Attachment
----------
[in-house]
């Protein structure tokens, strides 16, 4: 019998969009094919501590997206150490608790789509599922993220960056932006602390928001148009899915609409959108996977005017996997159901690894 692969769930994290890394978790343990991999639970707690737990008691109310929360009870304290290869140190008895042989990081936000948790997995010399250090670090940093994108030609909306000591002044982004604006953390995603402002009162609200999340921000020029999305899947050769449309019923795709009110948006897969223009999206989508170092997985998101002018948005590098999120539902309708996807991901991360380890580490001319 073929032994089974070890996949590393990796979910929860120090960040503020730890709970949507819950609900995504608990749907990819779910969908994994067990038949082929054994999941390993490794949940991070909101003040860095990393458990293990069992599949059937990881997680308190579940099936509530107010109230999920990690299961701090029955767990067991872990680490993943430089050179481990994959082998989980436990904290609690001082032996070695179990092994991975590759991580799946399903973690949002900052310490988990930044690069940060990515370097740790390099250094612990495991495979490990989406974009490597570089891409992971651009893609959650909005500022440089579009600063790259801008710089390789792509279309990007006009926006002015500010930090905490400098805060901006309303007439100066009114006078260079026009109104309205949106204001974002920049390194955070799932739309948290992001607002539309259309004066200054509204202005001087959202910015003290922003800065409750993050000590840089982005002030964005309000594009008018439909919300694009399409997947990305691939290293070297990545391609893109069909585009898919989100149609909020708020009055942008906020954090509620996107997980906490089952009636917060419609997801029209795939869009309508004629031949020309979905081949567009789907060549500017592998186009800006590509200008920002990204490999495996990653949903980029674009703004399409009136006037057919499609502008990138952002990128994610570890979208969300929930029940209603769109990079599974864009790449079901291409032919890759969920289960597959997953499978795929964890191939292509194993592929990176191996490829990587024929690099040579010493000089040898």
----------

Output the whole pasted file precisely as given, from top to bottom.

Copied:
[in-house]
């Protein structure tokens, strides 16, 4: 019998969009094919501590997206150490608790789509599922993220960056932006602390928001148009899915609409959108996977005017996997159901690894 692969769930994290890394978790343990991999639970707690737990008691109310929360009870304290290869140190008895042989990081936000948790997995010399250090670090940093994108030609909306000591002044982004604006953390995603402002009162609200999340921000020029999305899947050769449309019923795709009110948006897969223009999206989508170092997985998101002018948005590098999120539902309708996807991901991360380890580490001319 073929032994089974070890996949590393990796979910929860120090960040503020730890709970949507819950609900995504608990749907990819779910969908994994067990038949082929054994999941390993490794949940991070909101003040860095990393458990293990069992599949059937990881997680308190579940099936509530107010109230999920990690299961701090029955767990067991872990680490993943430089050179481990994959082998989980436990904290609690001082032996070695179990092994991975590759991580799946399903973690949002900052310490988990930044690069940060990515370097740790390099250094612990495991495979490990989406974009490597570089891409992971651009893609959650909005500022440089579009600063790259801008710089390789792509279309990007006009926006002015500010930090905490400098805060901006309303007439100066009114006078260079026009109104309205949106204001974002920049390194955070799932739309948290992001607002539309259309004066200054509204202005001087959202910015003290922003800065409750993050000590840089982005002030964005309000594009008018439909919300694009399409997947990305691939290293070297990545391609893109069909585009898919989100149609909020708020009055942008906020954090509620996107997980906490089952009636917060419609997801029209795939869009309508004629031949020309979905081949567009789907060549500017592998186009800006590509200008920002990204490999495996990653949903980029674009703004399409009136006037057919499609502008990138952002990128994610570890979208969300929930029940209603769109990079599974864009790449079901291409032919890759969920289960597959997953499978795929964890191939292509194993592929990176191996490829990587024929690099040579010493000089040898």